How To Make Mulberry Leaf Tea?

You don’t need to spend a fortune buying mulberry leaf tea as Mulberry trees grow across much of the United States. The trees flourish from USDA zone four to nine, and the leaves can easily be foraged for free. In this article, we’ll explore how to make mulberry leaf tea, look at leaf identification, and some of the benefits drinking this tea has to offer.

How To Prepare Mulberry Leaf Tea?

How To Prepare Mulberry Leaf Tea

Mulberry leaf tea is easy to make from either fresh or dried leaves.

When possible, try to use spring or purified water rather than water from the tap, as this can affect the taste and the health benefits you’ll get. 

Spring water has fewer chemical impurities than tap water, and it is generally higher in beneficial minerals and trace elements.

For a single 8-ounce cup of mulberry leaf tea, you’ll need around one teaspoon of dried mulberry leaves. 

To make enough for four cups, follow this recipe:

  1. Measure out four cups of water using the cups you will use to drink the tea. Ensure they are completely full, as some will evaporate during the boiling process.
  2. Once the water has boiled, allow it to stand and cool for around a minute. Meanwhile, place five teaspoons of dried mulberry leaves into your teapot. This equates to one teaspoon per cup, plus one extra for the pot.
  3. Pour the hot water over the dried mulberry leaves and swill them around in the pot gently for a moment to ensure they are all well-soaked.
  4. Allow the leaves to infuse and steep in the water for three to five minutes, depending on how strong you want the tea to be. You can try a sip after a few minutes, and if you want it stronger, leave it for a little extra time. 
  5. Pour your tea into the cups and serve. If desired, you can add a teaspoon of honey or maple syrup to sweeten.
  6. Serve and enjoy.

Note that you can use the same leaves to make tea several times in one day.

Mulberry leaf tea is not only delicious hot, but it can also be chilled to serve on a hot day as Iced tea. 

Try making a pot of tea first thing in the morning and placing it in the refrigerator. This can be served with slices of fruit and, or mint leaves and can again be sweetened with honey or maple syrup.

How To Dry Mulberry Leaves For Tea?

You can harvest mulberry leaves at any stage, although the tradition is to gather them after the first frost of the year in fall. However, if you want them to contain a higher amount of beneficial nutrients, younger leaves will be better.

Before harvesting your leaves, ensure the tree you’re gathering them from has not had any pesticides, herbicides, fungicides or other chemical sprays applied. Be aware that most public parks will use chemical sprays on their trees.


You can use a dehydrator to easily dry your leaves. 

  1. Start by giving the leaves a good wash to remove any dirt or debris from them. Next, pat them dry on a paper towel.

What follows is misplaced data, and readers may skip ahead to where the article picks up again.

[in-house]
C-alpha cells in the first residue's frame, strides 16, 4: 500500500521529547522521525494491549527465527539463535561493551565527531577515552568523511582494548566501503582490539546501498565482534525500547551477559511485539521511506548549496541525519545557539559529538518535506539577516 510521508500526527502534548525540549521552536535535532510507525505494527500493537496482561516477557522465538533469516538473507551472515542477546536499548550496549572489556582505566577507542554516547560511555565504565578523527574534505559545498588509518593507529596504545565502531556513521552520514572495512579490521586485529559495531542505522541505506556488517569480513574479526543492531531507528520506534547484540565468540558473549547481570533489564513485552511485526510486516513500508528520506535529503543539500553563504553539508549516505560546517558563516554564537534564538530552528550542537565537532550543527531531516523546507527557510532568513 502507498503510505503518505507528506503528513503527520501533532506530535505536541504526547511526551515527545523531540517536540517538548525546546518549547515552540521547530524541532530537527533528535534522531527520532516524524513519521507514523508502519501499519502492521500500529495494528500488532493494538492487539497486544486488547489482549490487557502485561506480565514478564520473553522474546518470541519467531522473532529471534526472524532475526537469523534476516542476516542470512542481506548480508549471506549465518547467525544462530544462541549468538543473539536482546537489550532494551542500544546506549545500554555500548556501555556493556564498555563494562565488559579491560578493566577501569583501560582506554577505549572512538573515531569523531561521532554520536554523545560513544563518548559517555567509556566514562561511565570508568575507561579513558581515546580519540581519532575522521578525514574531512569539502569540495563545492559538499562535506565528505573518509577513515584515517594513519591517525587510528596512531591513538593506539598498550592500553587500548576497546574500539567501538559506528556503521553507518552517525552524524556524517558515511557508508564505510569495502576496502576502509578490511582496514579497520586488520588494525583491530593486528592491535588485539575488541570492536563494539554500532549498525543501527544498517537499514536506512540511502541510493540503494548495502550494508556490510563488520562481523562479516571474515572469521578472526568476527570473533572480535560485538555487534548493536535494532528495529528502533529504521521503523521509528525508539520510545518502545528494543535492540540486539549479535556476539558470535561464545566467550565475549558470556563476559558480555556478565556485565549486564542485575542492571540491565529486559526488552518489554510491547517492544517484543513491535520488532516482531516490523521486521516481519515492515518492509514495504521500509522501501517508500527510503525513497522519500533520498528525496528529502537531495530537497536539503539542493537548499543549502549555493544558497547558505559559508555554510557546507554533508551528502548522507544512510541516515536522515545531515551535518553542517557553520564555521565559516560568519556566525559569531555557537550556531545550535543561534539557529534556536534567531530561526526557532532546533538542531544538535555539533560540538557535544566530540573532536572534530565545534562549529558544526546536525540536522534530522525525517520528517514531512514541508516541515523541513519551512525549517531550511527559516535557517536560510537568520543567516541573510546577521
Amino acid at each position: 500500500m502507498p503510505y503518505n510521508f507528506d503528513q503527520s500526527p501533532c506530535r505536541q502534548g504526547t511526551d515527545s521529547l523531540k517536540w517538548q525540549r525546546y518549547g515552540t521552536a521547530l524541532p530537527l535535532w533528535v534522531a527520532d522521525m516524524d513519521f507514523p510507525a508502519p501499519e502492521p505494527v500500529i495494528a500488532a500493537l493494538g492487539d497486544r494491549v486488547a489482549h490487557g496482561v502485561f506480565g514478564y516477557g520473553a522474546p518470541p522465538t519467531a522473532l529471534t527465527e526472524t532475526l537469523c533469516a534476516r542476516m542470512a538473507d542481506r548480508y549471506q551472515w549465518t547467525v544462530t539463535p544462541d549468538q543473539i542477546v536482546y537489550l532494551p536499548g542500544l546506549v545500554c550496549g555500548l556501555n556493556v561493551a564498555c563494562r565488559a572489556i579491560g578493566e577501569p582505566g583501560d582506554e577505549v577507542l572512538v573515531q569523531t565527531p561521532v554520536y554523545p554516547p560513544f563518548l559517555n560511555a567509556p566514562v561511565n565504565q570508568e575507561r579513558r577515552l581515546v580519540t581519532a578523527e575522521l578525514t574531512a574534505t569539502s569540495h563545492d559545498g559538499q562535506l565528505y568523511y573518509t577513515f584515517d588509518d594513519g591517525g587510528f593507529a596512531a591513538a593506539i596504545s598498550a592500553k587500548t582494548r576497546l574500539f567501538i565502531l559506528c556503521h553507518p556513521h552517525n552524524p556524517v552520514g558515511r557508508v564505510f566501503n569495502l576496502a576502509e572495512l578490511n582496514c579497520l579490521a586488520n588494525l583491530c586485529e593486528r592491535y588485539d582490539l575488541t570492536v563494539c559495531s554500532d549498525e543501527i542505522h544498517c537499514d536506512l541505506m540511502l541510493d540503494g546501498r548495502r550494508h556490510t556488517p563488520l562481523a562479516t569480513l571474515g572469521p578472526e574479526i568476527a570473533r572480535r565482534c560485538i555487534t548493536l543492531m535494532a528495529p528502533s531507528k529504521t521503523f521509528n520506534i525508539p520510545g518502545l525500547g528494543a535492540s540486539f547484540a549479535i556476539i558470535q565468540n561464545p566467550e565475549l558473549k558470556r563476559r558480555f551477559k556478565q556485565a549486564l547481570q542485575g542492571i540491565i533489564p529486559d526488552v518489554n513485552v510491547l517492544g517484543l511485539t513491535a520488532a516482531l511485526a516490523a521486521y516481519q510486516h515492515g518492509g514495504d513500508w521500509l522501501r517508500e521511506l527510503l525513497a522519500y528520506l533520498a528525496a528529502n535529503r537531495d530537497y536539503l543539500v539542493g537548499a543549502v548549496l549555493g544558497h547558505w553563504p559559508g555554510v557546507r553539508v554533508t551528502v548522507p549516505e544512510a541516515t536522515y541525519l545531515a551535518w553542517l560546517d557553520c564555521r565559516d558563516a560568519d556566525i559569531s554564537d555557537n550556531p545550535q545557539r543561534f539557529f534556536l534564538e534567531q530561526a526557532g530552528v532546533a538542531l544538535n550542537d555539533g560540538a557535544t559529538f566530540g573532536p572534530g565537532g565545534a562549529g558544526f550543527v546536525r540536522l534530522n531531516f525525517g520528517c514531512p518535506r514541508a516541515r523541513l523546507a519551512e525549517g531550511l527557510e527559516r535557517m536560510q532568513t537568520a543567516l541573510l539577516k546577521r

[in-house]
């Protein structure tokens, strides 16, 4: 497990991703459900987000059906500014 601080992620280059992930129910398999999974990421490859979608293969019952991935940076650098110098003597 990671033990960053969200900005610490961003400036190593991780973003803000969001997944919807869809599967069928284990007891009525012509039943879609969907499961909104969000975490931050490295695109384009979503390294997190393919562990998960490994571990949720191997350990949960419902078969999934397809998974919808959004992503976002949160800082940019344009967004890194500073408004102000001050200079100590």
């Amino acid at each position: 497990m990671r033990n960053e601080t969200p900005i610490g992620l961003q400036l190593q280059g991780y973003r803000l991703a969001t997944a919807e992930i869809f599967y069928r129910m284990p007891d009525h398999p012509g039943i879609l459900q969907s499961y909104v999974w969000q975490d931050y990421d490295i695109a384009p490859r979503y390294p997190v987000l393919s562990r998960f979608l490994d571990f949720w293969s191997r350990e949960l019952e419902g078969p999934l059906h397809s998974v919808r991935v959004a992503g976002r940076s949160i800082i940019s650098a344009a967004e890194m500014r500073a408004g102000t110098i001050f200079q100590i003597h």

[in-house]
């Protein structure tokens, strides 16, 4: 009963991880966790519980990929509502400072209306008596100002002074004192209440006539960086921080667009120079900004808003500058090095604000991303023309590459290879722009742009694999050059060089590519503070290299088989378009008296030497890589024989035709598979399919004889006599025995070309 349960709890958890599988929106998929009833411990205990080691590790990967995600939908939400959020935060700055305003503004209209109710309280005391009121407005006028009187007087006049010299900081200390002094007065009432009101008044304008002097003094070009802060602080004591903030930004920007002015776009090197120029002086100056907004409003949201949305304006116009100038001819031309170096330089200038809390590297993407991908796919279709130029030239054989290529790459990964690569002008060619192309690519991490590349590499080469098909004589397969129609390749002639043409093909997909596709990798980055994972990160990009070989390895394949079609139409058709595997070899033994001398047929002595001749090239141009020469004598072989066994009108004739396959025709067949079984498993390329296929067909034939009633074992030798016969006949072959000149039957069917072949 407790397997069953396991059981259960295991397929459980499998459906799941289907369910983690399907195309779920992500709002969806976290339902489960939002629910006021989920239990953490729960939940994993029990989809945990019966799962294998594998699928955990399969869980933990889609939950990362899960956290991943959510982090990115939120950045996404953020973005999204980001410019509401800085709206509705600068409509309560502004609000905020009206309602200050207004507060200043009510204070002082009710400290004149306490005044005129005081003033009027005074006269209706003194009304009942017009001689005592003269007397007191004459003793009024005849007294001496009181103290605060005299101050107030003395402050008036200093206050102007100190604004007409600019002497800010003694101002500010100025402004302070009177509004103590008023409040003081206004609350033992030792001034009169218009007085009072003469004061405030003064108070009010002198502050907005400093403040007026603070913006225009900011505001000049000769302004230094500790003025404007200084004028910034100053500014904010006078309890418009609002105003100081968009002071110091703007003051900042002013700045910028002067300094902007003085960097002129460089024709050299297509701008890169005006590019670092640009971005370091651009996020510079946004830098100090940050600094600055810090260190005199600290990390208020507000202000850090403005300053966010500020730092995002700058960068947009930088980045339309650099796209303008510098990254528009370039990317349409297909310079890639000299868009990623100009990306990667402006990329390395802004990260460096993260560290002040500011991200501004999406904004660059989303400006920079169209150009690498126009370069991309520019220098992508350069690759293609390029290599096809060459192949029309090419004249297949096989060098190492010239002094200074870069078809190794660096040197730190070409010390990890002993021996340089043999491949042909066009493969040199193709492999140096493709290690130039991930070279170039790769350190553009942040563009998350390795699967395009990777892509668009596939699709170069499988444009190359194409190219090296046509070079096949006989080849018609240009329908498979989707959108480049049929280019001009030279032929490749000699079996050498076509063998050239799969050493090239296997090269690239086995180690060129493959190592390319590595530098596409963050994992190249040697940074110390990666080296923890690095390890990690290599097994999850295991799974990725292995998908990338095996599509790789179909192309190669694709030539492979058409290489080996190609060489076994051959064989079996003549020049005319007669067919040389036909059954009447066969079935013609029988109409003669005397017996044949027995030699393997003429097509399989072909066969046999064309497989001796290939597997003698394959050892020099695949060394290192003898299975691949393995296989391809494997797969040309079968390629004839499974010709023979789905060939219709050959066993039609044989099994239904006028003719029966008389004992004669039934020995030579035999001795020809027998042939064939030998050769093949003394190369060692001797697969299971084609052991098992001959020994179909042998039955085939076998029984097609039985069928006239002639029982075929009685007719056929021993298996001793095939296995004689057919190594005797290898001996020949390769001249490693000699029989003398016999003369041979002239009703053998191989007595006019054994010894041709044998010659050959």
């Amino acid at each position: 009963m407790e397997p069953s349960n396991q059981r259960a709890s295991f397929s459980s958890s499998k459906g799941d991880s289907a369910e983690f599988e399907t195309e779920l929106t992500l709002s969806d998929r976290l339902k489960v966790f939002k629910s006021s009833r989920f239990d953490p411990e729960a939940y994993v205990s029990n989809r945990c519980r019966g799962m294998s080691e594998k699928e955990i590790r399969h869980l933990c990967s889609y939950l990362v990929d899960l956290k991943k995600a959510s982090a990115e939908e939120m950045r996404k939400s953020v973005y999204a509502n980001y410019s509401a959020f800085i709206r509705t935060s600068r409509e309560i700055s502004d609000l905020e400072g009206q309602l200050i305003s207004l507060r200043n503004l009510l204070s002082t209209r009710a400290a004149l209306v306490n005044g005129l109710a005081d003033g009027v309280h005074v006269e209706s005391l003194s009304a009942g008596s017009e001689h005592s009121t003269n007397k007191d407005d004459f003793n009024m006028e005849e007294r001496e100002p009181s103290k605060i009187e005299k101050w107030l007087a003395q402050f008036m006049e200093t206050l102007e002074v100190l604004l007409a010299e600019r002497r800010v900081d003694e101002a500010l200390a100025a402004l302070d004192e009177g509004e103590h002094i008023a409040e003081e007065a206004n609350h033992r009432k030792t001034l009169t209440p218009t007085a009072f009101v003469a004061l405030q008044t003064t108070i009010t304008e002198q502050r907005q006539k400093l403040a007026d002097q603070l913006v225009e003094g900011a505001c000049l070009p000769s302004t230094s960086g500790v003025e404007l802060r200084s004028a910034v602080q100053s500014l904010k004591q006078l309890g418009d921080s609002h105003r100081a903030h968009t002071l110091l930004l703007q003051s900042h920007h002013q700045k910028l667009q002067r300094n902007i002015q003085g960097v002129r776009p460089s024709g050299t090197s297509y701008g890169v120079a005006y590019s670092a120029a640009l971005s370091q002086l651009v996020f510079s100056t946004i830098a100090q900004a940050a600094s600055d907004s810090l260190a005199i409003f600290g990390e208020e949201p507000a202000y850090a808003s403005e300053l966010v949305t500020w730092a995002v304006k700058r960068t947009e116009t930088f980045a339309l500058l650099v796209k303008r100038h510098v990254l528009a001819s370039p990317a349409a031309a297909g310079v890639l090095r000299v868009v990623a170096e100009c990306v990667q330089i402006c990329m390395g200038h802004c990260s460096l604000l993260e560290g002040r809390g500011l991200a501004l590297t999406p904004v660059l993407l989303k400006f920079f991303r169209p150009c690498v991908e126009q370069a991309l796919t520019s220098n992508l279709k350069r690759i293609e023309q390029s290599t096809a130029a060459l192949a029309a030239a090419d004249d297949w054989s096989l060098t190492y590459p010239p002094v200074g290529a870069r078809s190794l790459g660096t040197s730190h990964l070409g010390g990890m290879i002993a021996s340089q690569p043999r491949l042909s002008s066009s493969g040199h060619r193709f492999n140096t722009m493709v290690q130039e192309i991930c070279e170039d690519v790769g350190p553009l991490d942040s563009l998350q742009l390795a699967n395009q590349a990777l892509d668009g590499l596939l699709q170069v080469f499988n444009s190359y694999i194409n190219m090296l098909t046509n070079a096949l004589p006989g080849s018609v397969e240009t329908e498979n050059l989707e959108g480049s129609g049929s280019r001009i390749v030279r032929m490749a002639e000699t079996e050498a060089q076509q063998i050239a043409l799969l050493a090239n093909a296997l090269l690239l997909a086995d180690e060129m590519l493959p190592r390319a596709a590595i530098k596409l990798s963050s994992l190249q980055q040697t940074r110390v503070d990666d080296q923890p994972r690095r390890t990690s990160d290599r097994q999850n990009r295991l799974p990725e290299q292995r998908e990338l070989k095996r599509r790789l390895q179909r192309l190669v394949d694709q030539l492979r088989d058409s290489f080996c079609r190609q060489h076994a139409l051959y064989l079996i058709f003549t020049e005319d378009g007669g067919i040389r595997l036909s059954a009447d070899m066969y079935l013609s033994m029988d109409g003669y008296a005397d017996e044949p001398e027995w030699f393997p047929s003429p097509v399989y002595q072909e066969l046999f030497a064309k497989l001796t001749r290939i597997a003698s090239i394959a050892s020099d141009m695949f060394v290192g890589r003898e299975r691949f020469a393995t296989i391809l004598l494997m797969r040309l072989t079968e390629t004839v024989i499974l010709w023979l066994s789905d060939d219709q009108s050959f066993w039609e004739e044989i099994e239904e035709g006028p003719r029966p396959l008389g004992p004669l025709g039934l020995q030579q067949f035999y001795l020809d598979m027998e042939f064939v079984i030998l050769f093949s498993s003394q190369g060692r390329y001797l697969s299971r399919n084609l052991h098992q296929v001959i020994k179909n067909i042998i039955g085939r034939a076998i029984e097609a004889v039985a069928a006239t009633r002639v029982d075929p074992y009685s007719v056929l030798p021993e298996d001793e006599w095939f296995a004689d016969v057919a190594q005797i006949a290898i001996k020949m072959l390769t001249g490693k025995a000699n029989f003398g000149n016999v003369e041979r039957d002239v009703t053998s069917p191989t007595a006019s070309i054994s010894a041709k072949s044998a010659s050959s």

2. Remove any stalks, so you are left with just the leaves.
  3. Place the leaves onto the drying screens of your dehydrator, trying not to let them overlap.
  4. Turn the dehydrator to a low heat setting and allow the machine to dry the leaves for around 6 to 8 hours. After this time, check the leaves. They should be brittle and completely dry.
  5. Remove the leaves very carefully from the dehydrator screens as they will crumble easily. Store them in an airtight container keeping them as whole as you are able. Only crush them when you are ready to use them.

If you don’t have a dehydrator, then the mulberry leaves can be dried in the sun or in a warm place, such as a cooking range with a warming oven or even on a south-facing window sill. 

Being able to dry some leaves for making tea during the winter months when fresh mulberry leaves are not available is very useful. 

Although dried leaves won’t contain as many of the beneficial nutrients as fresh ones, they still make a healthy tea.

How To Make Mulberry Tea From Fresh Leaves?

How To Make Mulberry Tea From Fresh Leaves?

During the summer months, when the mulberry tree has a thick covering of large, deep green mulberry leaves, you can pick a few to enjoy as a delicious and healthful infusion.

Fresh mulberry leaves can be stored in the refrigerator for several days by placing them in an airtight container. 

Add a fistful of fresh mulberry leaves to a pot. Cover the leaves with four cups of cold water and place on medium heat. Allow the leaves to steep in hot water for around 10 to 15 minutes, depending on how strong you like your infusions. 

You don’t only have to enjoy your mulberry leaves as an infusion. They can also be used like grapevine leaves to wrap foods. To do this, they need to be cooked first. You may prefer to add them to stir-fries or stews. 

What Does Mulberry Leaf Tea Taste Like?

A mulberry leaf infusion made from fresh leaves has a pleasant, slightly sweet, mildly fruity flavor. 

Dried leaves have a more herbal taste, and they can be combined with other dried plants, including mint, hibiscus, or borage.